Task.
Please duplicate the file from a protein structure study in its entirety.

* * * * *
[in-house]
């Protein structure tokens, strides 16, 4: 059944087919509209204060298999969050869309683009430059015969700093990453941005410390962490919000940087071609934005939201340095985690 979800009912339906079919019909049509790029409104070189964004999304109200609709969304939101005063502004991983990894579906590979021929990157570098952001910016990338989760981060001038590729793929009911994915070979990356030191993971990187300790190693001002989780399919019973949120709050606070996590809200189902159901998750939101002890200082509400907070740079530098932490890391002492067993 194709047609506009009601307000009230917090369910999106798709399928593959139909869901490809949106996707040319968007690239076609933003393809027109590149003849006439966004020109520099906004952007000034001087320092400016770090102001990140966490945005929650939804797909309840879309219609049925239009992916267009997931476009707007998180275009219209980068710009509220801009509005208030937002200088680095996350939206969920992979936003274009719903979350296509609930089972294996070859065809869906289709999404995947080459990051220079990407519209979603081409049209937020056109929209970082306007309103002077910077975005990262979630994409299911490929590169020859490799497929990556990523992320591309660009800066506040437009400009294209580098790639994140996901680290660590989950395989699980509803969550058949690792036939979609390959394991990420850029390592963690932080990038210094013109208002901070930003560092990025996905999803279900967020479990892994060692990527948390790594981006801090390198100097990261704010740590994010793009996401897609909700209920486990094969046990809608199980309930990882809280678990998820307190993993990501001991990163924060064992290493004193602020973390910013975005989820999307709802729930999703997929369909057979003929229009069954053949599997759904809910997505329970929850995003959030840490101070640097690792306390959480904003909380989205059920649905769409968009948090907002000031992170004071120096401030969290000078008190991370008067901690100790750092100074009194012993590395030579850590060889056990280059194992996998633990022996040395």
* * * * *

[in-house]
């Protein structure tokens, strides 16, 4: 059944087919509209204060298999969050869309683009430059015969700093990453941005410390962490919000940087071609934005939201340095985690 979800009912339906079919019909049509790029409104070189964004999304109200609709969304939101005063502004991983990894579906590979021929990157570098952001910016990338989760981060001038590729793929009911994915070979990356030191993971990187300790190693001002989780399919019973949120709050606070996590809200189902159901998750939101002890200082509400907070740079530098932490890391002492067993 194709047609506009009601307000009230917090369910999106798709399928593959139909869901490809949106996707040319968007690239076609933003393809027109590149003849006439966004020109520099906004952007000034001087320092400016770090102001990140966490945005929650939804797909309840879309219609049925239009992916267009997931476009707007998180275009219209980068710009509220801009509005208030937002200088680095996350939206969920992979936003274009719903979350296509609930089972294996070859065809869906289709999404995947080459990051220079990407519209979603081409049209937020056109929209970082306007309103002077910077975005990262979630994409299911490929590169020859490799497929990556990523992320591309660009800066506040437009400009294209580098790639994140996901680290660590989950395989699980509803969550058949690792036939979609390959394991990420850029390592963690932080990038210094013109208002901070930003560092990025996905999803279900967020479990892994060692990527948390790594981006801090390198100097990261704010740590994010793009996401897609909700209920486990094969046990809608199980309930990882809280678990998820307190993993990501001991990163924060064992290493004193602020973390910013975005989820999307709802729930999703997929369909057979003929229009069954053949599997759904809910997505329970929850995003959030840490101070640097690792306390959480904003909380989205059920649905769409968009948090907002000031992170004071120096401030969290000078008190991370008067901690100790750092100074009194012993590395030579850590060889056990280059194992996998633990022996040395």